This page contains a Flash digital edition of a book.

upon thousands of urban residents,
many lured to the valley by the beauty
could be used to solve the problem of
of whole hillsides decorated with clouds
infrastructure costs, and the delivery of
of blossoms each spring and the bounty
water could be in private hands.
watershed,” she said.
“There are different issues in each
of crisp and colourful apples and
cherries, sweet peaches and apricots,
their irrigation design makes them
Growers, she says, should ensure Oliver, have already twinned their water
While some communities, such as
luscious grapes and wines.
efficient users of water. “Do the best on
delivery systems, others, including the
your own land,” she advises.
South East Kelowna Irrigation District
(SEKID) and the Glenmore-Ellison
farming needs for the water in this
And today, they compete with
near-desert climate.
the governance of the irrigation districts
Then, growers should get involved in Improvement District are still in the
or water providers and make sure water
discussion stage.
no rain fell all summer, the temperature
It all came to a head in 2003, when committees are formed to advise local
soared and the big lake down the
councils or regional districts, and that
chairman of SEKID and points out that
Cherry grower David Stirling is
middle of the valley didn’t refill with the
those include farmers.
wherever there is agricultural land there
melting snow.
First nations must also be involved, to
are many connections to pay for
develop that relationship, she said.
upgrades to the system, which means it
could put an undue financial burden on
reservoirs were drawn right down and
In Summerland, the upland
the council decided the community had
to take water from the fish in Trout
Creek in order to give it to humans,
creating consternation at higher levels
of government.
and environment committee of the B.C.
Denise MacDonald, chair of the water
Fruit Growers’ Association, is an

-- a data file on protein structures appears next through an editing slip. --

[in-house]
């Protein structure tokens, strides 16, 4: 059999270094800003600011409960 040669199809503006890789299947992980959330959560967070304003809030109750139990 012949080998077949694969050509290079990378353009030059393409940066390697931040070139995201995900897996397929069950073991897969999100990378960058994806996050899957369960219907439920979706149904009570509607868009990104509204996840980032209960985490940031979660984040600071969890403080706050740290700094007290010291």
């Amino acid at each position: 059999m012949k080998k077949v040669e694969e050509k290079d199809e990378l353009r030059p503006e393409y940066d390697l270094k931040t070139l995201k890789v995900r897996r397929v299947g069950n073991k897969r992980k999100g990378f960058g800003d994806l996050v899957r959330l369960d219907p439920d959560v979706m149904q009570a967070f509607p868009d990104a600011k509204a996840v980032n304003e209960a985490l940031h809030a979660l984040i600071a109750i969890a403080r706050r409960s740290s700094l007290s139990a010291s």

orchardist in Summerland, and
comments, “It’s ironic because we have
a huge watershed in our backyard.”
for development in the small
She’s concerned about the huge push
community and points out that the
Okanagan is completely reliant on
irrigation water because of the lack of
precipitation.
could be affordability down the road
“The issue is quantity now, but it
because of the competition for it, and
because of the demand for high-quality,
treated water for domestic use.”
raised its dam on Thirsk Lake and
Already, although Summerland has
instituted a number of water
conservation measures since the
drought of 2003, it’s also had to
upgrade water treatment and is now
having to look at the possibility of
twinning its water delivery
infrastructure, dividing the agricultural
from the domestic.
expensive, heavily-treated surface water
Otherwise, large quantities of
are used to irrigate crops that have no
need for that quality of water, in order
that urban residents can receive it too.
the land use in Summerland is
MacDonald notes that 35 per cent of
agriculture, and she’s concerned the
price of irrigation water will become too
high to just water plants.
money used is for the common good; to
“People have to be clear that the
maintain our foodlands,” she
comments.
public/private partnerships, or P3s,
Another concern is that
British Columbia FRUIT GROWER • Spring 2009
9
Page 1  |  Page 2  |  Page 3  |  Page 4  |  Page 5  |  Page 6  |  Page 7  |  Page 8  |  Page 9  |  Page 10  |  Page 11  |  Page 12  |  Page 13  |  Page 14  |  Page 15  |  Page 16  |  Page 17  |  Page 18  |  Page 19  |  Page 20  |  Page 21  |  Page 22  |  Page 23  |  Page 24  |  Page 25  |  Page 26  |  Page 27  |  Page 28  |  Page 29  |  Page 30  |  Page 31  |  Page 32  |  Page 33  |  Page 34  |  Page 35  |  Page 36  |  Page 37  |  Page 38  |  Page 39  |  Page 40
Produced with Yudu - www.yudu.com